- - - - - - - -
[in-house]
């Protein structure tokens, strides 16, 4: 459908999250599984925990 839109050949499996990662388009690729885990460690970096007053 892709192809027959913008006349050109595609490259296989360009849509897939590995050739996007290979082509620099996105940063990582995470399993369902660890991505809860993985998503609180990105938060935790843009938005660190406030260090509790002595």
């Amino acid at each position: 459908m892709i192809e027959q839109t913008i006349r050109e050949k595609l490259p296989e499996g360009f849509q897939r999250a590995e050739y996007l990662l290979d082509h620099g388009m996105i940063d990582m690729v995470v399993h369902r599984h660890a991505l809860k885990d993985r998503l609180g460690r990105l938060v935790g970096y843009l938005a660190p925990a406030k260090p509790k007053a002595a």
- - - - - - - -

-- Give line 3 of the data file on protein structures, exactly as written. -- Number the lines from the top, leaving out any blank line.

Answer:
């Amino acid at each position: 459908m892709i192809e027959q839109t913008i006349r050109e050949k595609l490259p296989e499996g360009f849509q897939r999250a590995e050739y996007l990662l290979d082509h620099g388009m996105i940063d990582m690729v995470v399993h369902r599984h660890a991505l809860k885990d993985r998503l609180g460690r990105l938060v935790g970096y843009l938005a660190p925990a406030k260090p509790k007053a002595a």